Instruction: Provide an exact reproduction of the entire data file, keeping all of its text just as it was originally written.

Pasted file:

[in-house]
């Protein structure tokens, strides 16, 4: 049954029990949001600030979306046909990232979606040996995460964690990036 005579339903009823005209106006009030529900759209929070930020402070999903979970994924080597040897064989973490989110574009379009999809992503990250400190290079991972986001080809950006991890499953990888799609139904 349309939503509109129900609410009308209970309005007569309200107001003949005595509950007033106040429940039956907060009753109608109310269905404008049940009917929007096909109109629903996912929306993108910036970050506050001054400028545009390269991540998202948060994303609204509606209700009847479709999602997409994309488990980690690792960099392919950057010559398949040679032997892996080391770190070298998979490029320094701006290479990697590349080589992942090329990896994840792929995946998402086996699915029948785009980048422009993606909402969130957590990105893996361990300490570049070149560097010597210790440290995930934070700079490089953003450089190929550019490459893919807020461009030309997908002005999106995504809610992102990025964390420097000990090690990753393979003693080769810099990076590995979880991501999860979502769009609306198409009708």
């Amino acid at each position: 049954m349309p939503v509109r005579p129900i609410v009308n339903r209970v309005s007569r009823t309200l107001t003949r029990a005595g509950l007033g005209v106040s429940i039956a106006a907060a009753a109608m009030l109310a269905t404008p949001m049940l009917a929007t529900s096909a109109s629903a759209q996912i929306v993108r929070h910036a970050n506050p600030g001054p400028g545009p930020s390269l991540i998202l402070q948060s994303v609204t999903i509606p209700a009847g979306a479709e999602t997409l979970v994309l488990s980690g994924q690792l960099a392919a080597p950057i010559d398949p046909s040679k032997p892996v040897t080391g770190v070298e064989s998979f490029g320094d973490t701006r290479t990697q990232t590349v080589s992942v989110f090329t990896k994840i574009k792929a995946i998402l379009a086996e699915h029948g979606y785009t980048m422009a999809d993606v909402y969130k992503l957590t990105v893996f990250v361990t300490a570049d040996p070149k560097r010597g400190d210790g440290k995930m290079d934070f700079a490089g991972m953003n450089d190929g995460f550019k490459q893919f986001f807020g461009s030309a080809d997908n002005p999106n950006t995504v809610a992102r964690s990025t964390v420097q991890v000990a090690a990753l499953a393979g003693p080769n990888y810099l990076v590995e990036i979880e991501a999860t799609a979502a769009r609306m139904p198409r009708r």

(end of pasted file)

[in-house]
């Protein structure tokens, strides 16, 4: 049954029990949001600030979306046909990232979606040996995460964690990036 005579339903009823005209106006009030529900759209929070930020402070999903979970994924080597040897064989973490989110574009379009999809992503990250400190290079991972986001080809950006991890499953990888799609139904 349309939503509109129900609410009308209970309005007569309200107001003949005595509950007033106040429940039956907060009753109608109310269905404008049940009917929007096909109109629903996912929306993108910036970050506050001054400028545009390269991540998202948060994303609204509606209700009847479709999602997409994309488990980690690792960099392919950057010559398949040679032997892996080391770190070298998979490029320094701006290479990697590349080589992942090329990896994840792929995946998402086996699915029948785009980048422009993606909402969130957590990105893996361990300490570049070149560097010597210790440290995930934070700079490089953003450089190929550019490459893919807020461009030309997908002005999106995504809610992102990025964390420097000990090690990753393979003693080769810099990076590995979880991501999860979502769009609306198409009708």
């Amino acid at each position: 049954m349309p939503v509109r005579p129900i609410v009308n339903r209970v309005s007569r009823t309200l107001t003949r029990a005595g509950l007033g005209v106040s429940i039956a106006a907060a009753a109608m009030l109310a269905t404008p949001m049940l009917a929007t529900s096909a109109s629903a759209q996912i929306v993108r929070h910036a970050n506050p600030g001054p400028g545009p930020s390269l991540i998202l402070q948060s994303v609204t999903i509606p209700a009847g979306a479709e999602t997409l979970v994309l488990s980690g994924q690792l960099a392919a080597p950057i010559d398949p046909s040679k032997p892996v040897t080391g770190v070298e064989s998979f490029g320094d973490t701006r290479t990697q990232t590349v080589s992942v989110f090329t990896k994840i574009k792929a995946i998402l379009a086996e699915h029948g979606y785009t980048m422009a999809d993606v909402y969130k992503l957590t990105v893996f990250v361990t300490a570049d040996p070149k560097r010597g400190d210790g440290k995930m290079d934070f700079a490089g991972m953003n450089d190929g995460f550019k490459q893919f986001f807020g461009s030309a080809d997908n002005p999106n950006t995504v809610a992102r964690s990025t964390v420097q991890v000990a090690a990753l499953a393979g003693p080769n990888y810099l990076v590995e990036i979880e991501a999860t799609a979502a769009r609306m139904p198409r009708r």